The coronavirus disease 2019 (COVID-19) pandemic, which is caused by severe acute respiratory syndrome coronavirus 2 (SARS-CoV-2), is a global public health challenge. While the efficacy of vaccines against emerging and future virus variants remains unclear, there is a need for therapeutics. Repurposing existing drugs represents a promising and potentially rapid opportunity to find novel antivirals against SARS-CoV-2. The virus encodes at least nine enzymatic activities that are potential drug targets. Here, we have expressed, purified and developed enzymatic assays for SARS-CoV-2 nsp13 helicase, a viral replication protein that is essential for the coronavirus life cycle. We screened a custom chemical library of over 5000 previously characterized pharmaceuticals for nsp13 inhibitors using a fluorescence resonance energy transfer-based high-throughput screening approach. From this, we have identified FPA-124 and several suramin-related compounds as novel inhibitors of nsp13 helicase activity in vitro. We describe the efficacy of these drugs using assays we developed to monitor SARS-CoV-2 growth in Vero E6 cells.

Introduction

More than 100 million people have been infected and more than 2.5 million people have died worldwide due to the COVID-19 pandemic as of late February 2021 [1]. The number of infections continues to rise, with more than 150 000 daily infections globally, highlighting the importance of developing effective vaccines and therapeutics for the prevention and treatment of COVID-19. Vaccines are under mass roll-out nevertheless concerns over potentially vaccine-resistant variants have been growing. It has been shown in cell culture experiments that the virus has the potential to evolve mutant strains that can evade neutralizing antibodies produced by the body to combat infections [2], and reports have emerged that certain variants could cause re-infections [3]. Many of the vaccines being used, e.g. the COVID-19 vaccines produced by Pfizer, Moderna and AstraZeneca-Oxford, target the spike protein on the surface of SARS-CoV-2 [4]. Multiple mutations of the spike protein have been found around the globe [5]. Although there is no clear evidence of vaccine-evading variants yet, vaccines against rapidly evolving structural proteins might not protect against all newly emerging strains and are unlikely to have pan-coronavirus efficacy. With these uncertainties regarding SARS-CoV-2 vaccines, multiple layers of protection and treatment against COVID-19 are needed including the identification of therapeutic drugs that can interfere with viral entry or viral propagation. Nonetheless, therapeutic options for COVID-19 are currently limited. De novo development of antiviral therapies generally requires between 10 and 17 years [6]. The repurposing of drugs originally developed for other uses could provide a practical approach for the fast identification, characterization and deployment of antiviral treatments [6,7]. The repurposing of approved or investigational drugs exploits existing detailed information on drug chemistry together with human pharmacology and toxicology, allowing rapid clinical trials and regulatory review [6]. This strategy has proven useful so far, with a few repurposed medicines having been authorized by different regulatory agencies to treat COVID-19, such as remdesivir, an antiviral developed to treat Ebola [8,9]. Remdesivir is a pro-drug inhibitor of the RNA-dependent RNA polymerase (RdRp) that shows inhibitory activity against all three strains, SARS-CoV-1, MERS-CoV and SARS-CoV-2, of the coronavirus outbreaks in this century [10–12]. Drug resistance to monotherapies may develop rapidly, particularly in RNA viruses where mutations occur frequently, thus it would be useful to have multiple antiviral drugs [13,14].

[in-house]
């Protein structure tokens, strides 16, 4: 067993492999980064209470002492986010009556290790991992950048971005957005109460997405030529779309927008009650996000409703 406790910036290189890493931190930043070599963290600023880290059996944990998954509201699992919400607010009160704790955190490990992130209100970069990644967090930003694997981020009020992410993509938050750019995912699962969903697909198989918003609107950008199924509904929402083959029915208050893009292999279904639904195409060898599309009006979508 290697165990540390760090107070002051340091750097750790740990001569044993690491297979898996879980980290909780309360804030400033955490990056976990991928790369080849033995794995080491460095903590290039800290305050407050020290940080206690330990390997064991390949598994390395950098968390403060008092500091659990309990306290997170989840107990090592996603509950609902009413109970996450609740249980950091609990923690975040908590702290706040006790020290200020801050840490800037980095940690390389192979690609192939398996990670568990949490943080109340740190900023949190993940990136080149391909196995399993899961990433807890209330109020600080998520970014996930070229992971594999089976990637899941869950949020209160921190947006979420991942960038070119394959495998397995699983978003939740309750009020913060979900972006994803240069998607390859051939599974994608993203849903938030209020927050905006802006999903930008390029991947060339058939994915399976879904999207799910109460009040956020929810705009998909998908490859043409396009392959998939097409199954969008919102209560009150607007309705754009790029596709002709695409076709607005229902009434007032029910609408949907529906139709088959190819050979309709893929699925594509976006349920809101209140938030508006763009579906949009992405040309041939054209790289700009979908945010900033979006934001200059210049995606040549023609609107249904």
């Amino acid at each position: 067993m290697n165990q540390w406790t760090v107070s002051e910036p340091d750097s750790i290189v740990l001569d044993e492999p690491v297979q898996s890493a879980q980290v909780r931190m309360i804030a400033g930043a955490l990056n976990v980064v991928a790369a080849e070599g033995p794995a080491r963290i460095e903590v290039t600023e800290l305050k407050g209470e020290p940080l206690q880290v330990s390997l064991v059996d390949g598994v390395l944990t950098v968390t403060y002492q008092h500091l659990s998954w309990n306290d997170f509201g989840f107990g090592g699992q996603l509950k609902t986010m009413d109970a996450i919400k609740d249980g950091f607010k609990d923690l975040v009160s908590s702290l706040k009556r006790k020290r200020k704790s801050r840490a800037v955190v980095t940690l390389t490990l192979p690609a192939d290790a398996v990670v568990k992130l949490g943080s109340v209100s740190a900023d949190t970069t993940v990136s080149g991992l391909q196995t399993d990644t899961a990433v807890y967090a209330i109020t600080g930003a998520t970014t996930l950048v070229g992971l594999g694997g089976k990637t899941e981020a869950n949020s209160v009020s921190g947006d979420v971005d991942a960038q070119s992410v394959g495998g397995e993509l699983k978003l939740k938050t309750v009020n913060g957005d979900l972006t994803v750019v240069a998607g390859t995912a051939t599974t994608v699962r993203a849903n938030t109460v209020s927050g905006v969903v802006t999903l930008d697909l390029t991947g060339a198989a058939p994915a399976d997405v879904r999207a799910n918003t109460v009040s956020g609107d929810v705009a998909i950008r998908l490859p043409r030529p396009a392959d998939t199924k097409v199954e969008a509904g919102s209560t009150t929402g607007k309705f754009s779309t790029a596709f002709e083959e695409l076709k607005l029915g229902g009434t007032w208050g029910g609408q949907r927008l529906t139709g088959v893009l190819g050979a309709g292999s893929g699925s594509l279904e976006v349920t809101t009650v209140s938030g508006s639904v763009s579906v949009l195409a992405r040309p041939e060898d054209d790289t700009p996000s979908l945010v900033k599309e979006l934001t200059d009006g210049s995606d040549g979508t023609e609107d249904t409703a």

SARS-CoV-2 is a positive-sense single-stranded RNA virus that encodes at least nine enzymatic activities in two overlapping large polyproteins pp1a and pp1ab [15,16]. Once expressed in the host cell, pp1a and pp1ab are processed by virus-encoded proteases into 16 non-structural proteins (nsps) [15,16]. Coronavirus nsp13, one of the non-structural proteins, is a superfamily 1B (SF1B) helicase that can unwind DNA or RNA in an NTP-dependent manner with a 5′ to 3′ polarity [17–21]. Moreover, nsp13 harbours RNA 5′-triphosphatase activity that could play a role in viral 5′ RNA capping [18,20,22]. Nsp13 is highly conserved among SARS-like coronaviruses with 99.8% sequence identity (600 out of 601 amino acids) between SARS-CoV-1 and SARS-CoV-2 [23]. Importantly, nsp13 is a key component of the viral replication–transcription complex (RTC) and is indispensable for the coronavirus life cycle, making it a promising target for pan-coronavirus antivirals [24–27].

As part of a larger project to identify small-molecule inhibitors of all SARS-CoV-2 enzymes, we report the development of a high-throughput fluorescence resonance energy transfer (FRET)-based assay for nsp13 helicase activity in vitro. We used this assay to screen a custom compound library of over 5000 previously characterized pharmaceuticals. We identify FPA-124 and suramin-like compounds as novel nsp13 inhibitors that also show antiviral activity in a cell-based viral proliferation assay.

Results

Protein expression and purification

For SARS-CoV-1 nsp13, it has previously been shown that GST-tagged nsp13 expressed in insect cells is more active than MBP- or 6xHis-tagged nsp13 expressed in bacteria [28,29]. Therefore, we used a baculovirus-insect cell expression system to express and purify two differently tagged SARS-CoV-2 nsp13 versions, GST-nsp13 and 3xFlag-His6-nsp13 (FH-nsp13). Both nsp13 variants were purified using affinity chromatography based on GST or the 3xFlag tag followed by gel filtration (Figure 1A and Supplementary Figure S1A,B).